Heat Pumps – How Well Do They Work?

15 responses

  1. Bob Mayer
    January 21, 2014

    I I read some of your responses on heat pump on their operation in cold weather. but I have another question. Is there a temperature below which it makes to just turn off the heat pump and use the supplemental heat system. As I sit here, it is about 12 degrees and the Supplemental light heat is on a significant amount of time. It seems to do all of the work. Note that above 20 degrees or so, the supplemental heat never turns on.
    Thank you

  2. Skip Harper
    June 11, 2014

    Being Canadian , I require HP rated for a - 20+ C .have had salesmen tell me their HP'S are rated @ -15 C but do not shut off until -25 C .I'm confused , as I have talked to owners who explained their HP's were rated @ -20 C but were useless last winter.(they used Infrared Heaters instead) Hopefully someone can explain it to me correctly.

  3. tiger2103hotmail.com
    January 11, 2016

    I did a test where I ran my heat pump/aux at 20 degrees vs emergency heat (solely the electric furnace). The heat pump, despite its nearly constant running used much less electricity per hour than the furnace which only ran 2 minutes at a time and shut off for 8 minutes.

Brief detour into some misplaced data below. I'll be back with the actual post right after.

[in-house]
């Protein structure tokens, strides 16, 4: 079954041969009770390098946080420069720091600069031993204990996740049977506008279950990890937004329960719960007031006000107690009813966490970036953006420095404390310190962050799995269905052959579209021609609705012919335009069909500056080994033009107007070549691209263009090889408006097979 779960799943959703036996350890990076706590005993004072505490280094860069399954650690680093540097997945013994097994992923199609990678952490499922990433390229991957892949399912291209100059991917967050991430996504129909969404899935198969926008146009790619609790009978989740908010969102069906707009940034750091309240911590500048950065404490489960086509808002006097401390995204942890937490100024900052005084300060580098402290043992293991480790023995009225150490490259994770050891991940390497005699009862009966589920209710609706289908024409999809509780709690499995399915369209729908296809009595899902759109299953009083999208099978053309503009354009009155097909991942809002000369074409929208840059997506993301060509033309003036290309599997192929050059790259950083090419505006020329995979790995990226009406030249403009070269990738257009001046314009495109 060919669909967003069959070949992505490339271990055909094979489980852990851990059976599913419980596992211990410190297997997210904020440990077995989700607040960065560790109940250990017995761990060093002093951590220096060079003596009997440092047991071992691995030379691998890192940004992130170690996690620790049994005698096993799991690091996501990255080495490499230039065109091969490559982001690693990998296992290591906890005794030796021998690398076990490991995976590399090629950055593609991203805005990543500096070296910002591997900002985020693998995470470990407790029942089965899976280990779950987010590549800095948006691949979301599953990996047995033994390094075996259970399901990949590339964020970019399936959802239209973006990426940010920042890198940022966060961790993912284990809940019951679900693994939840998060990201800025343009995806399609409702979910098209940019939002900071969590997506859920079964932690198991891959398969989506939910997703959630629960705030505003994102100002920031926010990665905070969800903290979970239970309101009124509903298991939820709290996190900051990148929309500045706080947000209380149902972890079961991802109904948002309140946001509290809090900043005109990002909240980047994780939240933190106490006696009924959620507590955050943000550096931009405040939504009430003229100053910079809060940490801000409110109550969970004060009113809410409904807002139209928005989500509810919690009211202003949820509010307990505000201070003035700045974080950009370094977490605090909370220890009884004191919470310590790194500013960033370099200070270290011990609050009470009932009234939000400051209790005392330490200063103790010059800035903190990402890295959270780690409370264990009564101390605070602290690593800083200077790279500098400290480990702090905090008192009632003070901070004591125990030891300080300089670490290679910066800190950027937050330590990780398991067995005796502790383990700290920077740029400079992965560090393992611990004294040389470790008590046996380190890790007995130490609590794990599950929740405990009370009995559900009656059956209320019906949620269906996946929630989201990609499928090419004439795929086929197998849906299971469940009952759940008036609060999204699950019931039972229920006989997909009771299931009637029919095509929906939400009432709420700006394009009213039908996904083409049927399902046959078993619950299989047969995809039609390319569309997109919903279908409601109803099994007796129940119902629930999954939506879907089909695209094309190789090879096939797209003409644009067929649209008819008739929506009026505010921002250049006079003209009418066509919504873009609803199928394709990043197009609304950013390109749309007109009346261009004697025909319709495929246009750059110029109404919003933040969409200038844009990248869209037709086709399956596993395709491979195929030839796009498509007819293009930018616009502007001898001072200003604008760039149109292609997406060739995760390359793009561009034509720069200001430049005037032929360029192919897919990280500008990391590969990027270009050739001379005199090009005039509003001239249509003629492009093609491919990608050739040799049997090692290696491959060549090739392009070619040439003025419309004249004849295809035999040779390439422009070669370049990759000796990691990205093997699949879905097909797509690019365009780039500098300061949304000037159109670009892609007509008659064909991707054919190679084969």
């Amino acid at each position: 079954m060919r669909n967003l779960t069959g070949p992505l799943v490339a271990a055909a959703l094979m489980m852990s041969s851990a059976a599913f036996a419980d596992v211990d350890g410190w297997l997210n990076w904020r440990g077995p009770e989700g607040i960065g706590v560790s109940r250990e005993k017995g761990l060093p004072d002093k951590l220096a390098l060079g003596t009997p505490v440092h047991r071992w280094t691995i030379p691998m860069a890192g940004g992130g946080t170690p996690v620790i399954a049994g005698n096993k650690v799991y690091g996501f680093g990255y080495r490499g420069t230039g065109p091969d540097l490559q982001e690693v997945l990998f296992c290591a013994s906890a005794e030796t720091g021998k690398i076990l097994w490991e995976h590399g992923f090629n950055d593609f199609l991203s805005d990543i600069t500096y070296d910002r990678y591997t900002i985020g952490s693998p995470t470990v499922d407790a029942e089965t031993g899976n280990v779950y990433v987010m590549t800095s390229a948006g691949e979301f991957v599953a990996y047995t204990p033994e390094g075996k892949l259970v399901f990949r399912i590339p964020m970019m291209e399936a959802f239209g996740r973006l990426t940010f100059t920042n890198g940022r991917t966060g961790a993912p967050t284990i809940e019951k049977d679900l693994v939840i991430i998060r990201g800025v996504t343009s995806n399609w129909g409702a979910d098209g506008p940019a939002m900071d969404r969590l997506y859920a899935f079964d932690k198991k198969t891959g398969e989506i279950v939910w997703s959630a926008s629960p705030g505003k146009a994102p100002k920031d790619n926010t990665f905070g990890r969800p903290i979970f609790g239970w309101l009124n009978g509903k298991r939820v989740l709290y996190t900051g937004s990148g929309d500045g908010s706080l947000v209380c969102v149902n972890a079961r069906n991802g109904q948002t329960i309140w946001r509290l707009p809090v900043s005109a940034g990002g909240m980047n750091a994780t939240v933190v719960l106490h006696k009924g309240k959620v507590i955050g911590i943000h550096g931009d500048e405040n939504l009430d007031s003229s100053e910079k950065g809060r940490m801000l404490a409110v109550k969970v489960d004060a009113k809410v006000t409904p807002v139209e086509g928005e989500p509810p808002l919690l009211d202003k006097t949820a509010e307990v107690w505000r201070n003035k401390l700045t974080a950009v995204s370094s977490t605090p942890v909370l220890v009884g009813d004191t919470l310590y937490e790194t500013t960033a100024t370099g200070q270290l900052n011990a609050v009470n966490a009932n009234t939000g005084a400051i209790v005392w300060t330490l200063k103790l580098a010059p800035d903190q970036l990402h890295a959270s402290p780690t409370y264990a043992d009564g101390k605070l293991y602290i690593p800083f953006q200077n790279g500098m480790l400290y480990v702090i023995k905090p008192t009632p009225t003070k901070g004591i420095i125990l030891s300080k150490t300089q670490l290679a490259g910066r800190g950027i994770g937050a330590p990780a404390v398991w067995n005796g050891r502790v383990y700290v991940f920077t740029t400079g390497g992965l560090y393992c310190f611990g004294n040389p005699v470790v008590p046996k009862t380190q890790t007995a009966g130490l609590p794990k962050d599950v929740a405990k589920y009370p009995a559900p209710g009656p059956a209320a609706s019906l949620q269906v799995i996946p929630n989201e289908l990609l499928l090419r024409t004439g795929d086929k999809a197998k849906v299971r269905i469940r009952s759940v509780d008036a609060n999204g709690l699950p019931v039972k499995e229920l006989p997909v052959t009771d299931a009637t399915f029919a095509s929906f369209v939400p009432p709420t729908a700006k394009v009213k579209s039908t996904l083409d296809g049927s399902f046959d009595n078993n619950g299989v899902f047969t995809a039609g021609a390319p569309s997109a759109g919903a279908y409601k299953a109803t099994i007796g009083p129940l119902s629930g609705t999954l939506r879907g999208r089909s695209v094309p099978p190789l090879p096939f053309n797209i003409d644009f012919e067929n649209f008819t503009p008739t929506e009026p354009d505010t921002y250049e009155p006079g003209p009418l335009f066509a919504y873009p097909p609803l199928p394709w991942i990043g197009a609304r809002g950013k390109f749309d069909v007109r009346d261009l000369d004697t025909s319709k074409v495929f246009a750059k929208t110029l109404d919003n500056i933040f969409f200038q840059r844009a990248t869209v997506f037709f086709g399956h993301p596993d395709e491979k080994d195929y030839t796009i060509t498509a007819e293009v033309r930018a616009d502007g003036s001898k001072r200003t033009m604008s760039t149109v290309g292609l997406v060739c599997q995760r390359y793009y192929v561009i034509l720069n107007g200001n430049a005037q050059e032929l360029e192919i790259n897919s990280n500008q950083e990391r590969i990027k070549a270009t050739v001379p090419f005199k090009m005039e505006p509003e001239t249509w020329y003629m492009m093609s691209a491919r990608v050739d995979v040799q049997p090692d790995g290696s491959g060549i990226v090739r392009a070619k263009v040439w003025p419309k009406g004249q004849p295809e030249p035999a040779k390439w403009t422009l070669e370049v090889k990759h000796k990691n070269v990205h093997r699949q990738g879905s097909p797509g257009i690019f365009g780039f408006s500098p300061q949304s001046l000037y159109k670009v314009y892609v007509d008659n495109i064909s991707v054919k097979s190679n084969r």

4. Mika Hakkinen
    November 14, 2016

    My heat pump is simply useless below 40°F. As far as I'm concerned it's a scam when they're installed anywhere but extremely temperate zones. They make a high profit for the installers, not least because since they run 24/7 they need to be replaced every few years. When you add this fact to their general ineffectiveness you can see that they're not a very good choice for those of us who don't live in Florida.

  5. Jerry
    January 11, 2017

    I would make several observations about this article on heat pumps. Heat pumps do NOT stop working at 37F, what actually happens is the efficiency starts dropping from around 3 to 4 BTU for each BTU of electricity to around 1 to 1 as the temperatures approach 0F. Also not all installations have electric resistance auxiliary heat, my home installation has a propane furnace as aux heat, the system we had installed at our last Habitat house has natural gas as aux heat. In my case I have the aux heat essentially turned off as my HP is able to maintain a comfortable temp down to -5F which is as low as it ever gets in Northern Virginia. I operate without the aux heat as a BTU heat from the HP even at 0f is still less expensive than a BTU from the propane aux heat. With natural gas a BTU from gas is roughly the same as a BTU from the HP when it is operating at 1 to 1 which is the efficiency as the temp drops below 0f.